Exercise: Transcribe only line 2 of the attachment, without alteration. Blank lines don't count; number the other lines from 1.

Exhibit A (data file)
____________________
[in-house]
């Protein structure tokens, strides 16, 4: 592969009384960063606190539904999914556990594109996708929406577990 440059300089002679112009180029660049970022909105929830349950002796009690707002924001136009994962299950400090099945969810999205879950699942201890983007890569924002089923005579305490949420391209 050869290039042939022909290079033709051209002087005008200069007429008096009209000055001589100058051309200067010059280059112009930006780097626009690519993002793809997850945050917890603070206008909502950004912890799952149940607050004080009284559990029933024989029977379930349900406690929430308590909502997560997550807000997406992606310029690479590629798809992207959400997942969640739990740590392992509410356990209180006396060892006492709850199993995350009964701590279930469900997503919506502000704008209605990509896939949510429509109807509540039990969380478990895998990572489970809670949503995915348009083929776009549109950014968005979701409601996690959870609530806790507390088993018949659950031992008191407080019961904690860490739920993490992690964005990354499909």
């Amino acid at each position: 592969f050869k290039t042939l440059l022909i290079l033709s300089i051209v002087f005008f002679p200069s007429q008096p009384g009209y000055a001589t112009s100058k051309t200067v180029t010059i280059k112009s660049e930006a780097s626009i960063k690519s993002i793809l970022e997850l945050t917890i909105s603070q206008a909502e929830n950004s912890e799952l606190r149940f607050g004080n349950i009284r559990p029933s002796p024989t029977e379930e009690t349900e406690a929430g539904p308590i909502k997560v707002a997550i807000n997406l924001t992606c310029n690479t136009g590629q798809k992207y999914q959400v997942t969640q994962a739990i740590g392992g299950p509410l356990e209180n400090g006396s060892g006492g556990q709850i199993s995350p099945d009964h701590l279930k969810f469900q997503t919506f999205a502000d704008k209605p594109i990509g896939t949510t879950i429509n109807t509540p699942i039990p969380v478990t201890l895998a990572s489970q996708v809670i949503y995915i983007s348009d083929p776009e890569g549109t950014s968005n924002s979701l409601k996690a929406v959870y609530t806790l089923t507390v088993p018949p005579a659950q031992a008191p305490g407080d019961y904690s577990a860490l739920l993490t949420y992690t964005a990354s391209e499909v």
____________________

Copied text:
């Protein structure tokens, strides 16, 4: 592969009384960063606190539904999914556990594109996708929406577990 440059300089002679112009180029660049970022909105929830349950002796009690707002924001136009994962299950400090099945969810999205879950699942201890983007890569924002089923005579305490949420391209 050869290039042939022909290079033709051209002087005008200069007429008096009209000055001589100058051309200067010059280059112009930006780097626009690519993002793809997850945050917890603070206008909502950004912890799952149940607050004080009284559990029933024989029977379930349900406690929430308590909502997560997550807000997406992606310029690479590629798809992207959400997942969640739990740590392992509410356990209180006396060892006492709850199993995350009964701590279930469900997503919506502000704008209605990509896939949510429509109807509540039990969380478990895998990572489970809670949503995915348009083929776009549109950014968005979701409601996690959870609530806790507390088993018949659950031992008191407080019961904690860490739920993490992690964005990354499909």